There has been a boom in popularity of indigenous Australian ingredients being used in everything from chocolate/confectionary to baked goods. The only question is why has it taken so long for these incredible flavours to hit the mainstream?
For the Australian food industry, using native Australian ingredients makes as much sense as buying mangoes in summer. They are environmentally stable, not requiring large amounts of water, fertiliser or pest control and they are often packed with vitamins, nutrients and antioxidants, making them an excellent addition to any dish.
More importantly though, they are varied, abundant, and when you buy native produce from Indigenous growers, you are helping to support entire communities.
We talk to five businesses that have embraced using indigenous ingredients about how they’re using and sourcing them.
Sydney’s Banksia Bakehouse has been celebrating native flavours in some of its monthly special croissants this year, including its January Finger Lime Croissant and its Hazelnut Wattleseed Croissant in February. They also have a Caramel Wattleseed brownie in their current cake rotation.
Banksia Bakehouse marketing and events manager Aileen Zhang said the decision to incorporate native ingredients into Banksia’s product range was inspired partly by the pandemic—specifically the restriction on travel.
“We have so much to celebrate here in Australia, especially now more than ever, with travel out of the question,” she says.
“As part of Banksia, we want to connect and celebrate native Aussie flora and flavours.
Banksia gets its native ingredients through The Australian Superfood Co., which, through its Native Harvest Initiative, works with Indigenous communities and local growers to source native fruits, herbs and seeds.
“We want to be part of spreading the word to promote these ingredients and be part of the movement to make them more mainstream and give them the recognition they deserve,” Aileen says.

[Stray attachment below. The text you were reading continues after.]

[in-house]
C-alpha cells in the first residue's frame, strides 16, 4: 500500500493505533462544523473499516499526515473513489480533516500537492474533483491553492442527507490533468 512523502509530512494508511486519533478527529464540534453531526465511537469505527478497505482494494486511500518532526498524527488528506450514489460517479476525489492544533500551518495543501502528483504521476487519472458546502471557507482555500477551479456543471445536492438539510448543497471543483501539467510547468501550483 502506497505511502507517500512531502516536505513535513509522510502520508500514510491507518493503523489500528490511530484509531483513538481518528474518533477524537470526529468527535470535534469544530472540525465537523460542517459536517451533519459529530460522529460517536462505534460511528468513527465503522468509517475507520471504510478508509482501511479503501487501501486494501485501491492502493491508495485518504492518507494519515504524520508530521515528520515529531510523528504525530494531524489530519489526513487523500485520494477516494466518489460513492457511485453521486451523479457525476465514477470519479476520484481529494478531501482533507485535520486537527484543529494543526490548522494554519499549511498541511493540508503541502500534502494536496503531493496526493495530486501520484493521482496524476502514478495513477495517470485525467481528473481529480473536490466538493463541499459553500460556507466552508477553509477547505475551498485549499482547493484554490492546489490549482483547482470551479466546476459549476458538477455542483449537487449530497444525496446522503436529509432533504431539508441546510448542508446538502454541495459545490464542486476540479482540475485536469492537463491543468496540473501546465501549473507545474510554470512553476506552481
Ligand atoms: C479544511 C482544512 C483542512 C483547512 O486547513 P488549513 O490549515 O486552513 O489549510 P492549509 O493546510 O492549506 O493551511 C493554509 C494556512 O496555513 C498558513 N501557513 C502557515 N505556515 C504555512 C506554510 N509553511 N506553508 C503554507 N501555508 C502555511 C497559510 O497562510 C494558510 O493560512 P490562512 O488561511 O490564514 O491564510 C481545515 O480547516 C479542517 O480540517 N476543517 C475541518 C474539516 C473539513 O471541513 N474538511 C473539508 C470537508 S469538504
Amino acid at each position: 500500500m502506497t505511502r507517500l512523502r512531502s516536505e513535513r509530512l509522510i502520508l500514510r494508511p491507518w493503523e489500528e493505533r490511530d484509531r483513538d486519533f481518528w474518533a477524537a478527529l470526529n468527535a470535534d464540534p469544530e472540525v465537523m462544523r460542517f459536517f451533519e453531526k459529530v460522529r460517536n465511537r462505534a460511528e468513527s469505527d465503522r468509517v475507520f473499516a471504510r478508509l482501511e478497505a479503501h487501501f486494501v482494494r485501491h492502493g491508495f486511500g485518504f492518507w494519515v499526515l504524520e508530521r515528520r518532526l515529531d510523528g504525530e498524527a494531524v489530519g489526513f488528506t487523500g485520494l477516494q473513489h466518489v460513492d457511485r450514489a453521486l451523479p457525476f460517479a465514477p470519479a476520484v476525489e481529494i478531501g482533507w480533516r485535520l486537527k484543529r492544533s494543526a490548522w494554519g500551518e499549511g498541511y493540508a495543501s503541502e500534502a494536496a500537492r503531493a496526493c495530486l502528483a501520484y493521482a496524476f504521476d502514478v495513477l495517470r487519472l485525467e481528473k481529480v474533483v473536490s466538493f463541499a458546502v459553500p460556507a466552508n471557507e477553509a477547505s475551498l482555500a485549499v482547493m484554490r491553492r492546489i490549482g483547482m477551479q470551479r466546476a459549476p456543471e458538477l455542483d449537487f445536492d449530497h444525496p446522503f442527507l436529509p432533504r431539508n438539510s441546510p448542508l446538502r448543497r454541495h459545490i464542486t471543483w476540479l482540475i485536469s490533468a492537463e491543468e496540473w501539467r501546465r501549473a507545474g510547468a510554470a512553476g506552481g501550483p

Banksia is looking to use different ingredients in their products in the upcoming months.
LusciousKiki Cakes owner, baker and lamington maker Kirin “Kiki” Tipping is no stranger to experimenting with flavours and ingredients, and with a lamington business, adding native ingredients to the mix was a natural progression.
“My ‘modus operandi’ is to always try different ingredients and combining different ingredients/flavours,” Kiki says.
“For a while I had seen Kylie Kwong utilising Indigenous ingredients in her restaurant and I was intrigued and wanted to try something other than wattleseed!”
Kiki has been combining native ingredients with and also substituting the more traditional British/European ingredients.
“For example, I do a lamington called the Great Dame which is based on the Peach Melba,” she says.
“So rather than using Peaches, I swapped them out for Quandong (Native Peach).”
For Kiki, ensuring the source of the ingredients was as ethical as possible was an important part of the process, and she spoke to a number of chefs and industry professionals to find a supplier.
“This became clear right at the outset of the Indigenous ingredient experiments and I was lucky to find some suppliers who were only too willing to point me in the right direction,” she says.
“What I have learned along the way is that through their culture (of which food is a massive part) Indigenous people can become reconnected to country and therefore their ancestry, a large portion of which has been intentionally destroyed by colonisation over the last 200-odd years.
“Plus, less than 1 per cent of Indigenous produce is grown/harvested by Indigenous people. I think we’ve taken enough from them—its time the tide changed.”
Kiki plans to continue to use native ingredients in her products, and regularly features biscuits, slices and lamingtons with Indigenous flavours.
“Thanks to a local Indigenous start-up nursery called Bush to Bowl (run by Adam and Clarence Byrne) I am now growing a lot more of my own ingredients. Native Currant, Lemon Myrtle, Cinnamon Myrtle, Anise Myrtle, Bush Basil, Finger Lime and Lilly Pilly are going strong, and they are so helpful when I ring with silly questions about seasonality of ingredients!”
Monsieur Truffe is an artisan chocolaterie, specialising in quality organic, hand-made chocolate bars which go out to over 100 stockists across Australia and online. They offer a large variety of flavour profiles, which now includes Australian indigenous ingredients.